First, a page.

06 Jan Why the middle-aged ‘dad bod’ could be deadly instead of sexy
The “dad bod” has been lauded as the new shape of sexy. But the more overweight you are, new research suggests, the more likely you are to die prematurely.
Weight gain in early and middle adulthood will increase health risks later in life, according to a recent study by researchers at the Harvard T.H. Chan School of Public Health.
People who gained a moderate amount of weight (5 to 22 pounds) before the age of 55 increased their risk of premature death, chronic diseases and decreased the likelihood of achieving healthy aging, the study found. And the higher the weight gain, the greater risk of chronic diseases.
People who gained a moderate amount of weight (5 to 22 pounds) before the age of 55 increased their risk of premature death, chronic diseases and decreased the likelihood of achieving healthy aging.
“Our study is the first of its kind to systematically examine the association of weight gain from early to middle adulthood with major health risks later in life,” senior author Frank Hu, professor of nutrition and epidemiology and chair of the Department of Nutrition, said in a statement. The study analyzed data from nearly 93,000 participants.
Women gained an average of 22 pounds over this time, while men gained 19 pounds. “The findings indicate that even a modest amount of weight gain may have important health consequences.” Worse, early and middle adulthood is the time of life most people actually gain weight, as their metabolism slows, recurring knee and back injuries become more common, studies show; many people are also less active in their 30s and 40s when they work longer hours and have more responsibilities than, say, their carefree early 20s.
Being overweight or obese is associated with a higher risk of dying prematurely than being a healthier weight — and the risk increases with additional pounds.
Being overweight or obese is associated with a higher risk of dying prematurely than being a healthier weight — and the risk increases with additional pounds, according to a separate international study released last year also by researchers at the Harvard T.H. Chan School of Public Health and the University of Cambridge in the U.K. Researchers joined forces in 2013 to establish the Global BMI (Body Mass Index) Mortality Collaboration, which included more than 500 investigators from over 300 global institutions.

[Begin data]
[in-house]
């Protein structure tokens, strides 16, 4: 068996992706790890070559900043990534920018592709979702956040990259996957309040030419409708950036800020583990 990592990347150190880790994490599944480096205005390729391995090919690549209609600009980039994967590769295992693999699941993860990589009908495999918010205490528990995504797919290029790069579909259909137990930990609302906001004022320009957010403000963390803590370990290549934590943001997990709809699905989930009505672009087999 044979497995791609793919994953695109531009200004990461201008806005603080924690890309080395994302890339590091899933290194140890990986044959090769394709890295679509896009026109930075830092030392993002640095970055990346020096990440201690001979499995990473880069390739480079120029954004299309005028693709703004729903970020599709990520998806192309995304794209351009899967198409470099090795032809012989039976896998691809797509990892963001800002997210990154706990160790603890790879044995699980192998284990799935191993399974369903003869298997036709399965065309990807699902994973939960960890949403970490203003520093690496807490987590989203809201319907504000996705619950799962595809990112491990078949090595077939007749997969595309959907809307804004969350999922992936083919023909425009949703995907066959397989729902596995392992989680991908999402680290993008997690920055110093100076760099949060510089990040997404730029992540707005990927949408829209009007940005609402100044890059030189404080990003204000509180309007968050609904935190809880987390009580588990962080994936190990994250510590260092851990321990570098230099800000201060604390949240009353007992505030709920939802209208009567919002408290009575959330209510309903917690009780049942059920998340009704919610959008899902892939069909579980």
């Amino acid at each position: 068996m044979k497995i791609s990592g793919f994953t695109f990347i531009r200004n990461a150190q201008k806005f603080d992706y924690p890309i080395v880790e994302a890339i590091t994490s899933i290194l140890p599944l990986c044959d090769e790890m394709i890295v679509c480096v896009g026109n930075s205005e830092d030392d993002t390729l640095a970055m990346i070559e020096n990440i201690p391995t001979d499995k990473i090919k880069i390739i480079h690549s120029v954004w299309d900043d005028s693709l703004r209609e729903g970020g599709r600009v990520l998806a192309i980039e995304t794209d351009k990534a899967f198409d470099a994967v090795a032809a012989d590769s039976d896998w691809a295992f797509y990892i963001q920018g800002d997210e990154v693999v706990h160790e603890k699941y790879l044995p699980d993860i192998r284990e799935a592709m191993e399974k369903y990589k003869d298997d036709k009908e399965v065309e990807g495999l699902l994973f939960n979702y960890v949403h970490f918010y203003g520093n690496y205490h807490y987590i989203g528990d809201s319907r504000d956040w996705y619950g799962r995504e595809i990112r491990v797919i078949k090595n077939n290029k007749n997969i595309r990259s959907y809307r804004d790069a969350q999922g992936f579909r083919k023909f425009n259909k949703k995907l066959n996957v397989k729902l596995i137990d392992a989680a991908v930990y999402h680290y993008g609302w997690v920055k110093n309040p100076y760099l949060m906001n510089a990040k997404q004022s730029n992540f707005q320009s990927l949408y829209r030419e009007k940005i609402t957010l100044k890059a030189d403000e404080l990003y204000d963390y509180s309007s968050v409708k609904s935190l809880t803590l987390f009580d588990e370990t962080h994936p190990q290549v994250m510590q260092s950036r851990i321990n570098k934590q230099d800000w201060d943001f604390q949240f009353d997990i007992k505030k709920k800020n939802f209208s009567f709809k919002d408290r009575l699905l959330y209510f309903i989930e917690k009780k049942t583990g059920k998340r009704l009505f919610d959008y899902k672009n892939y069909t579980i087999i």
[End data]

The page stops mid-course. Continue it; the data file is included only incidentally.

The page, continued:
Looking at specific causes of death, the study found that, for each five-unit increase in BMI (from, say, 30 to 35) — body mass index is measured by a formula that divides your body weight your height — the corresponding increases in risk were 49% for cardiovascular mortality, 38% for respiratory disease mortality and 19% for cancer mortality. That means these people are 49%, 38% and 19% more likely to die earlier than a person who has a healthy body weight.
What’s more, the hazards of excess body weight were greater in younger than in older people and more perilous in men than in women, the researchers found. They crunched data from more than 10.6 million participants in 32 countries from 239 studies, conducted between 1970 and 2015. A combined 1.6 million deaths were recorded, in which participants were followed for an average of 14 years. Current or former smokers or those who had chronic diseases were excluded, as were those who died in the first five years.
Physicians need to counsel patients about the dangers of excess body weight which include a higher risk of Type 2 diabetes, cardiovascular disease, cancer and premature death.
BMI calculates weight, muscle, fat and bone in relation to height and gender. A BMI of 25 to 29.9 is considered overweight and those with a BMI of 30 or more are considered obese; morbidly obese people have a BMI of 44.9 or more. Adult obesity exceeds 30% of the population in 20 U.S. states and surpassed 35% in three states — Arkansas (35.9%), West Virginia (35.7%) and Mississippi (35.5%). Also, 22 states have rates above 30%, 45 states are above 25%, and every state is above 20%.
There have been conflicting studies about obesity and mortality. In fact, a higher BMI may be associated with a lower mortality and a better outcome in several chronic diseases and health circumstances, according to a 2013 study published in Diabetes Care, the official journal of the American Diabetes Association. (The study also noted that BMI is “crude and flawed” and doesn’t take into account fat mass, nutrition, cardiorespiratory fitness, body fat distribution, or other factors affecting mortality.)
But this “obesity paradox” is flawed, the 2016 study argues. A low body weight could be the result of underlying illness rather than the cause. What’s more, smokers tend to weigh less than nonsmokers but have much higher mortality rates.
Still, as the mortality collaboration shows, there are significant health risks associated with being overweight. “Physicians need to counsel patients about the dangers of excess body weight which include a higher risk of Type 2 diabetes, cardiovascular disease, cancer and premature death,” says Shilpa Bhupathiraju, research scientist at the department of nutrition at the Harvard Chan School of Public Health.